"Even here in Silicon Valley, many people are faced daily with choices such as, 'Do I buy gas so that I can go to work or buy food so that my children can eat?'" explains Almaz Negash, Director of Step Up Silicon Valley (SUSV).
Founded in 2007, SUSV was developed by Catholic Charities of Santa Clara County with the ambitious goal of cutting poverty in Santa Clara County in half by 2020. SUSV has built a collaborative network of over 90 key stakeholders: non-profits, corporations, educational institutions, faith-based groups, government, and foundations. Members of the network will share data and best practices and collaborate on projects.
As the organizations become more comfortable working with each other, initiatives can build off of each other. For example, the Franklin McKinley school district in the Santee neighborhood of San Jose formed a Children's Initiative in 2009 that was a collaboration between parents, the schools, and the government. The initiative borrowed some of the techniques pioneered by Harlem Children's Zone in New York to create a focused, block-by-block intervention to support children throughout their educational careers.
As a result of this project, a number of mothers in the community spoke up about their desire to create jobs for themselves to increase their family incomes. This desire found an outlet through a collaboration between the Women's Initiative for Self-Employment — which has designed a Spanish-language micro-enterprise program for the women — and SUSV, which is providing free child care and administrative support during the program. The goal for this year is to train 100 women.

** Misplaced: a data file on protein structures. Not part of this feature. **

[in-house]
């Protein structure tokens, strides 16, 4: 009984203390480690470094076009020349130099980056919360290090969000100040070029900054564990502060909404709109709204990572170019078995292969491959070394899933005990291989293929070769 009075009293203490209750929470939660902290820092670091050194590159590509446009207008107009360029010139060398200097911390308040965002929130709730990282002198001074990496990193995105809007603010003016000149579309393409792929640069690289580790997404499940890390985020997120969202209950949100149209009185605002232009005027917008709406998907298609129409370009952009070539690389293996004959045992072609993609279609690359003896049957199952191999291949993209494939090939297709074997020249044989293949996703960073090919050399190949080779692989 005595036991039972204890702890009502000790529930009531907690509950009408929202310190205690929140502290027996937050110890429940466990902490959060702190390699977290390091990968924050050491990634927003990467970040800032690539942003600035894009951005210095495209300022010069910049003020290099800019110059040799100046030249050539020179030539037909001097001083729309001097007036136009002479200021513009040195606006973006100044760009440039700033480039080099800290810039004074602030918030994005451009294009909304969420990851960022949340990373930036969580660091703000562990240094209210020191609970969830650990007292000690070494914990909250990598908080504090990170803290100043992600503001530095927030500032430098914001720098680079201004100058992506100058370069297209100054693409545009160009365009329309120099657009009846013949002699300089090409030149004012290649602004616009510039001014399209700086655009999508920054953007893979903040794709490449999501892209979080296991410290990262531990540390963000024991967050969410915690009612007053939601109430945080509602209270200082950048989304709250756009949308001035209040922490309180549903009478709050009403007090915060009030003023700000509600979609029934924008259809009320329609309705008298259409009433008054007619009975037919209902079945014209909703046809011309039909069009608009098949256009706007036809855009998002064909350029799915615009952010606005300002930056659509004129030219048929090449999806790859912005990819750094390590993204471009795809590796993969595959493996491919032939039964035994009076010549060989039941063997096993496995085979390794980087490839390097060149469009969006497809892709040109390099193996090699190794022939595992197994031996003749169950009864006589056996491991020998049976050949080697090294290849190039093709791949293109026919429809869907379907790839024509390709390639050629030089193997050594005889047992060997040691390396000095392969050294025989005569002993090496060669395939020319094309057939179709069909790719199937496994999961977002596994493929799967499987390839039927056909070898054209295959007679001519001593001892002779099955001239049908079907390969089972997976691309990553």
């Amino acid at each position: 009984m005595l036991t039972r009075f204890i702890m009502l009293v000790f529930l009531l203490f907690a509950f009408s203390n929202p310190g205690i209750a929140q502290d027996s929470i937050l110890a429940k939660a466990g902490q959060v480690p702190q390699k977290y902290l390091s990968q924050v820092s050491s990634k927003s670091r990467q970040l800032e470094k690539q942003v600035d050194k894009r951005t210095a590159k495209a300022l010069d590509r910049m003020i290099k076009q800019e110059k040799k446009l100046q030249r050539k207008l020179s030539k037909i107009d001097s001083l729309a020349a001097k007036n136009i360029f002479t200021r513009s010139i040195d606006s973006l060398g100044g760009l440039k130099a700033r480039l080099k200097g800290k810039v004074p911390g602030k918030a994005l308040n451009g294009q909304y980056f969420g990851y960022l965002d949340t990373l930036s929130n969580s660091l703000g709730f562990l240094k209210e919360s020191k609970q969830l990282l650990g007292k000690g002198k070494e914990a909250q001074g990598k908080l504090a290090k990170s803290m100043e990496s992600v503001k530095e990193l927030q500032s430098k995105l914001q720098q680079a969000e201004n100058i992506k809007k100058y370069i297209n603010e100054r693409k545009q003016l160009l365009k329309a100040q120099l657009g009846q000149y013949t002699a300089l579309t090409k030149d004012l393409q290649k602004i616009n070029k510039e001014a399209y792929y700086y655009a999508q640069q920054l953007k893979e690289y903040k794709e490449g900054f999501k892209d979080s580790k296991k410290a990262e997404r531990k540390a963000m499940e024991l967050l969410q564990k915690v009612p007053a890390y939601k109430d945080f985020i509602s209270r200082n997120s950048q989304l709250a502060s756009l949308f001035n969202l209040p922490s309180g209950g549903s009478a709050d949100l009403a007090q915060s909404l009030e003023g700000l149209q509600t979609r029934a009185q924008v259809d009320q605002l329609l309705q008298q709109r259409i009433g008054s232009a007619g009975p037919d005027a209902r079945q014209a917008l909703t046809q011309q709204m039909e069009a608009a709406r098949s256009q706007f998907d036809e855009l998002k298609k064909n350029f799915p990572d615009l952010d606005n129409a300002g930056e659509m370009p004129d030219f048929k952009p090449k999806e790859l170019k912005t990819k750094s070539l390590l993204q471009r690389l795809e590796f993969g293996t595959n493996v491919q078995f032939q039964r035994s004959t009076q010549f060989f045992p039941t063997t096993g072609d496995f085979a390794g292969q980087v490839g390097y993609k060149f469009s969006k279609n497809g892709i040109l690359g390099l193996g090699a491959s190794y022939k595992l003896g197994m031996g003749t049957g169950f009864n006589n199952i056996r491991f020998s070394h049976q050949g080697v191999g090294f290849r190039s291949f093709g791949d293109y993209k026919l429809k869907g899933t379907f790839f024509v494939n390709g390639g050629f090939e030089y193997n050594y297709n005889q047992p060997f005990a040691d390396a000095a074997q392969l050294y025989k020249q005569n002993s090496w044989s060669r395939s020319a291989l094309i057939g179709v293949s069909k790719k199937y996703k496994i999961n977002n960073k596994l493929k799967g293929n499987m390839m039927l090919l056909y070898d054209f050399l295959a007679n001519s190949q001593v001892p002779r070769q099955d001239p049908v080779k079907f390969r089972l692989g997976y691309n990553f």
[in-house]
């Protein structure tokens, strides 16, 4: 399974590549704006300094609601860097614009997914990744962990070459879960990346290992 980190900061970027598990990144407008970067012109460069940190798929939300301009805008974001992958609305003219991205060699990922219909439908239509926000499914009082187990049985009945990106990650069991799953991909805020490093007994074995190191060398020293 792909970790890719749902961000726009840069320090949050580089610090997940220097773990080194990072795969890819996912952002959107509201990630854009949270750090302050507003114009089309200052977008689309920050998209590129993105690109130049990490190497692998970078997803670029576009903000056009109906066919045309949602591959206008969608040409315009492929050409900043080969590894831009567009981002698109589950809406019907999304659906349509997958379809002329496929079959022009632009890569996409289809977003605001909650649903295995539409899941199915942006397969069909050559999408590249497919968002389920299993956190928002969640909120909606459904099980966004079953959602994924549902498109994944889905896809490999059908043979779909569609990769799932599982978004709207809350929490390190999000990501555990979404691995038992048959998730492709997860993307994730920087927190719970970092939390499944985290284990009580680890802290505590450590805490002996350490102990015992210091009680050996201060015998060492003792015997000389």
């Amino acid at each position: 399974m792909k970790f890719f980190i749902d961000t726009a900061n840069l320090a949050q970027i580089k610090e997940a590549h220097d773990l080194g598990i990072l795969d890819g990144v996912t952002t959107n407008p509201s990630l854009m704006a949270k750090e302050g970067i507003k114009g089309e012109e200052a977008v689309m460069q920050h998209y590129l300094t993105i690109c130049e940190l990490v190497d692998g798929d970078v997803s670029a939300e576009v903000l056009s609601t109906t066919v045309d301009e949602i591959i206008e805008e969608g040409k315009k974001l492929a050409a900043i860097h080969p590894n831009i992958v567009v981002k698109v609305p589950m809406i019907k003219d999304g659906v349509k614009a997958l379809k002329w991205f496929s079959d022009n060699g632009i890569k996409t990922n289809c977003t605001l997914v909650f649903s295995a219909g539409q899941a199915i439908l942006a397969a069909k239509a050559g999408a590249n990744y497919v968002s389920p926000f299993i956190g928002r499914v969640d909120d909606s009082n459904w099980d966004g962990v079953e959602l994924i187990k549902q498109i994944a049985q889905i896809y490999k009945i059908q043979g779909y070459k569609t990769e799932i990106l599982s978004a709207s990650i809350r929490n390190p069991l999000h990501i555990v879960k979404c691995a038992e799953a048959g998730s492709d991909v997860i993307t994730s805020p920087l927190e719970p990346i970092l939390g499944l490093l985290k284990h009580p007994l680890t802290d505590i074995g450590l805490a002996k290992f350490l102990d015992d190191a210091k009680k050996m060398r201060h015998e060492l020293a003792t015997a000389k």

Next, Santa Clara University's Leavey School of Business will work in the neighborhood to encourage new businesses in partnership with existing businesses.
SUSV also works on building awareness. A key tool is the Community Action Poverty Simulations that allow participants to see what it's like for a family of four to live on $1,600 a month. During the simulation, participants role play the lives of low-income families ranging from single parents trying to care for their children to senior citizens trying to maintain their self-sufficiency on Social Security. Each person spends a "month" in four 15-minute "weeks" trying to obtain food, shelter and other basic necessities with limited resources. Simulations are held in partnership with businesses such as Cisco and non-profits and faith-based groups such as the Unitarian Universalist Church in Palo Alto. This year, SUSV hopes to touch 2,500 community members through these simulations.
Finally, SUSV advocates for policy change. One of the group's biggest efforts in this area has been a campaign against payday lending in conjunction with the Law Foundation of Silicon Valley and the Silicon Valley Community Foundation here in Mountain View.
Negash acknowledges that the group's goal is an ambitious one. In Santa Clara County, 125,000 people live in poverty. To reduce poverty by 50 percent by 2020, SUSV and its network need to help more than 5,000 people per year achieve self-sufficiency (based on a start date of 2007, when the group was founded).
Negash is not deterred by the fact that the group is not yet on track to hit this rate.
"It took 10 years for the UN Millenium Development Goals to see a measurable change in the poverty rate. We are a work in progress, and once intentional collaboration becomes the norm, change will accelerate," Negash said.
To learn more and sign your name to the Campaign to Cut Poverty, go to stepupsv.com. If you are interested in attending an upcoming poverty simulation, email email@example.com.
Mountain View resident Jennifer Pence is founder of the Windmill Giving Circle and founder and owner of Academic Springboard, a tutoring group. She can be reached at firstname.lastname@example.org.